Mozilla mirroring Chrome's fast, phased releases

Lighting a fire under its browser development process, Mozilla expects a cascade of gradually maturing Firefox versions will bring new features to users faster.

Mozilla plans an orderly shift from raw new code to a polished final version of Firefox every 16 weeks.
Mozilla plans an orderly shift from raw new code to a polished final version of Firefox every 16 weeks. Rob Sayre/Mozilla

A faster, regular release schedule isn't the only idea Mozilla is adopting from Google's browser. The organization also is embracing a plan to give Firefox a similar spectrum of test and stable versions to try to bring new features to market swiftly.

The general idea is to issue new versions of Firefox with varying levels of maturity, with the more mature versions geared for larger audiences, according to a draft document published by Mozilla programmer Rob Sayre.

The goal of the overall effort is to inject more competitiveness into a browser that deserves credit for reinvigorating a market left stagnant by the dominance of Microsoft's Internet Explorer. Firefox still is the No. 2 browser in worldwide usage, but now Google's Chrome has attracted many technophilic early adopters, and the brand-new IE9 gives Microsoft a competitive browser again.

The biggest risk coming with the new Firefox release philosophy is leaving behind the slower-moving users. Firefox has gained mainstream acceptance, but the fast-moving, auto-updating philosophy of software development can be at odds with, for example, conservative IT departments.

Mozilla plans a cascade of gradually maturing releases over a 16-week cycle.
Mozilla plans a cascade of gradually maturing releases over a 16-week cycle. Rob Sayre/Mozilla

Chrome comes in four or five flavors, depending on how you're counting. The most raw "nightly" version is built, well, nightly, to include the latest patches. The developer release is more settled down but still designed as a proving ground for new features. The beta release is where final testing takes place, and the stable release is for the mainstream market. In between the nightly and developer releases is the "Canary" version, but it's only for Windows, and it's updated irregularly. For example, it doesn't yet have the new Chrome logo that's in the developer release.

Mozilla is moving toward a similar model, but it uses different terms and doesn't have Canary. The draft document lays out placeholder version names of "mozilla-central (or 'nightly'), firefox-experimental, firefox-beta, and Firefox." Like Google, Mozilla calls the release mechanisms channels.

For now, Mozilla has just nightly builds, a sequence of beta and release-candidate releases, then the final version. The newest, Firefox 4, is due March 22, and under the faster schedule, versions 5, 6, and 7 are also due this year.

Here's how Mozilla describes the process to produce a new Firefox every 16 weeks:

Firefox uses a schedule-driven process, where releases take place at regular intervals. That means each release happens regardless of whether a given feature is ready, and releases are not delayed to wait for a feature to stabilize. The goal of the process is to provide regular improvements to users without disrupting longer term work...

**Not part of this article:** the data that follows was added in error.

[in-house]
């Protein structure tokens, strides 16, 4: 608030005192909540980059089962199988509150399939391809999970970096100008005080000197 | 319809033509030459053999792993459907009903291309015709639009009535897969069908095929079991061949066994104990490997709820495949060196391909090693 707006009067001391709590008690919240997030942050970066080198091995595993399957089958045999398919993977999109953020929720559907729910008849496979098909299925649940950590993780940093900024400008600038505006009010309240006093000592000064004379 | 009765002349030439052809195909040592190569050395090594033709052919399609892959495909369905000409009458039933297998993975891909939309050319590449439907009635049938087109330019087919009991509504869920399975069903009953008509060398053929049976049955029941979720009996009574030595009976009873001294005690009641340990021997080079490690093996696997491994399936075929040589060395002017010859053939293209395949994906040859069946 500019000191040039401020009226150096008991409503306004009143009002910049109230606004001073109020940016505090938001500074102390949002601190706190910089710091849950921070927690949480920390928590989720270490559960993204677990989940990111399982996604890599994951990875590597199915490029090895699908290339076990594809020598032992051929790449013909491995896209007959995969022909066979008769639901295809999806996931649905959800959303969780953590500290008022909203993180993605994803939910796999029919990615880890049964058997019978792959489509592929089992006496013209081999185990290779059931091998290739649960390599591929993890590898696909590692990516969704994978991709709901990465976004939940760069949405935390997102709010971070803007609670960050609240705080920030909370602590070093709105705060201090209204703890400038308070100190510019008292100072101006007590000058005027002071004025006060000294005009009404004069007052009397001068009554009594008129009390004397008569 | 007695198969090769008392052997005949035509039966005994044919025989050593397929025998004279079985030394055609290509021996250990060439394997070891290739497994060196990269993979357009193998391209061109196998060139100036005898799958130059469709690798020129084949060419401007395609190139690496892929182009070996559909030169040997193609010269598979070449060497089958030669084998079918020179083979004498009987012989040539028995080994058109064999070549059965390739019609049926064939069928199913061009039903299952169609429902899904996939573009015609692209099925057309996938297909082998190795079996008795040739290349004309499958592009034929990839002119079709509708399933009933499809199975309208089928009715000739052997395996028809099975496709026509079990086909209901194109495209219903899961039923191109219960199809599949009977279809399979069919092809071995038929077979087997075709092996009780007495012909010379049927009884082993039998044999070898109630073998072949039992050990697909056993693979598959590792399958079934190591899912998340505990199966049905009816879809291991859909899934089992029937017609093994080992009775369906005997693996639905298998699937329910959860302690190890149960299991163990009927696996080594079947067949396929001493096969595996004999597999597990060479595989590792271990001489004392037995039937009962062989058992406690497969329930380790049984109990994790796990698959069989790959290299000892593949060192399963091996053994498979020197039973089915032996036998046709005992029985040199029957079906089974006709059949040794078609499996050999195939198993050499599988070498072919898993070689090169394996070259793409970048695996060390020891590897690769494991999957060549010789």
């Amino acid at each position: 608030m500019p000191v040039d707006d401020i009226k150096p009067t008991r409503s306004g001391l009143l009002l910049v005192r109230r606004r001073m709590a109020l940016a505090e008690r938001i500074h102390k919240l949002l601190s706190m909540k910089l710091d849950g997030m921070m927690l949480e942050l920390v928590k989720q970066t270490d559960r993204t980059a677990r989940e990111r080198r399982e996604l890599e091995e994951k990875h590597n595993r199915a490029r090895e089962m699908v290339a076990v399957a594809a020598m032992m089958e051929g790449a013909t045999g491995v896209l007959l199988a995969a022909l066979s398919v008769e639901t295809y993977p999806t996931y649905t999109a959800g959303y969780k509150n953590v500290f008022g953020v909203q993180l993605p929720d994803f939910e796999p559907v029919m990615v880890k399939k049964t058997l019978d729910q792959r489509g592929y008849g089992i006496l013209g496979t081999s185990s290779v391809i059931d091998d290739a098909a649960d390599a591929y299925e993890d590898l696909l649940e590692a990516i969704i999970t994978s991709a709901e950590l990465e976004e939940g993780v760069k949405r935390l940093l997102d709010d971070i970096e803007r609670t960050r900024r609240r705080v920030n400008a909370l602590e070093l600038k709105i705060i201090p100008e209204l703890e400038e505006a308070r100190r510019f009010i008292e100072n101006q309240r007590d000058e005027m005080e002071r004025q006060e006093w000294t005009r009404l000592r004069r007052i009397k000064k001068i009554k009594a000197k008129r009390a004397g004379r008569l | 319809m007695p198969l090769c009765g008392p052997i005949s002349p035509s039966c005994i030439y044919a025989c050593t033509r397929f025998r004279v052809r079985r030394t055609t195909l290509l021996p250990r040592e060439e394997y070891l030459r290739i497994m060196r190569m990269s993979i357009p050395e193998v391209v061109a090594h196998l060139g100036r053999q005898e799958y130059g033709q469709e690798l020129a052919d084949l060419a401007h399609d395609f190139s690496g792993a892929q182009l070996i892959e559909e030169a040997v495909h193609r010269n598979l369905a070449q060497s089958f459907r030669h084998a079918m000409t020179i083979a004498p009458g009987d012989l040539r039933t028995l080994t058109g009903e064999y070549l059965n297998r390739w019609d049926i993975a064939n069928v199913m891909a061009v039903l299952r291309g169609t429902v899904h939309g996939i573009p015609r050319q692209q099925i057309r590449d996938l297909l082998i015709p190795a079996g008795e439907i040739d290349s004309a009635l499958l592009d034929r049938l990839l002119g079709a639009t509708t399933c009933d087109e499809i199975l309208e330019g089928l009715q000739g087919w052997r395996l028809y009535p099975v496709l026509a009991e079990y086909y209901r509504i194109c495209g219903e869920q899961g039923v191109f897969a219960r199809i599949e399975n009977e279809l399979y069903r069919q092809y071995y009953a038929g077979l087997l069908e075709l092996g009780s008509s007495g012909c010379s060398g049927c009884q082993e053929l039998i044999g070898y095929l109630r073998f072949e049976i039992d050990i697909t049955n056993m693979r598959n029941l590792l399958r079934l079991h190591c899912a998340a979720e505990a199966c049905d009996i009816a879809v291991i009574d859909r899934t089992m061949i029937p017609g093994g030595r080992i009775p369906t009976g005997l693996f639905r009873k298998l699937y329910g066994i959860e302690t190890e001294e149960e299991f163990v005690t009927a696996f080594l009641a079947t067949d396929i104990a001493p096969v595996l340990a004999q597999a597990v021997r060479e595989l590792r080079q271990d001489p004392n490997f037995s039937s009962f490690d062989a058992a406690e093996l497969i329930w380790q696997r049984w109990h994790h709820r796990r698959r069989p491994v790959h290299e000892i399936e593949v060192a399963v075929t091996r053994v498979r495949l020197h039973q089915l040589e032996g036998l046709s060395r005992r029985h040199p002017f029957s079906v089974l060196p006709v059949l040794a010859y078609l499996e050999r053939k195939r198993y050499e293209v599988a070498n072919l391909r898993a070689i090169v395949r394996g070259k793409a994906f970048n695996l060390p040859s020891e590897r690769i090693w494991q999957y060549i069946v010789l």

The nightly channel gets new features as soon as they are ready, but it has the lowest stability of the four channels. The UI might change each day, and Web sites might not work at times. The firefox-experimental channel gets new features at regular intervals, but some of them might be disabled if it looks like they need more work. The beta channel receives only new features that are slated for the next Firefox release

Firefox logo

The change comes with several consequences.

One big consequence of the new schedule is to security. Firefox users would need to embrace the constant updates, because old versions of Firefox won't be maintained..

"This proposal makes security updates occur along with Firefox releases, meaning we'll no longer be maintaining old branches," the document said. "Having security branches for each major update is untenable if we release as often as we aim to."

Another consequence is a move closer to the auto-update ethos that Chrome embodies.

"This proposal also requires changes to our software update behavior to make them happen more automatically in the background and interrupt the user less often. Otherwise, we will disrupt fx-beta users too much," the document said. "There will also need to be an option for users to completely disable automatic updates, so that they can manage their own upgrade process."

Mozilla plans to draw 500,000 experimental users and 1.5 million beta users from the existing beta-tester community.

The schedule is designed to produce a new Firefox version every 16 weeks, but because the beta channel feeds in more frequently, releases could theoretically come more rapidly. "Under this system, there is a choice to ship a general Firefox release at week 16 and every six weeks thereafter. That doesn't mean a release will happen every six weeks, but the option will be available," the document said.

Critical security fixes also could arrive independently of the regular schedule.

 

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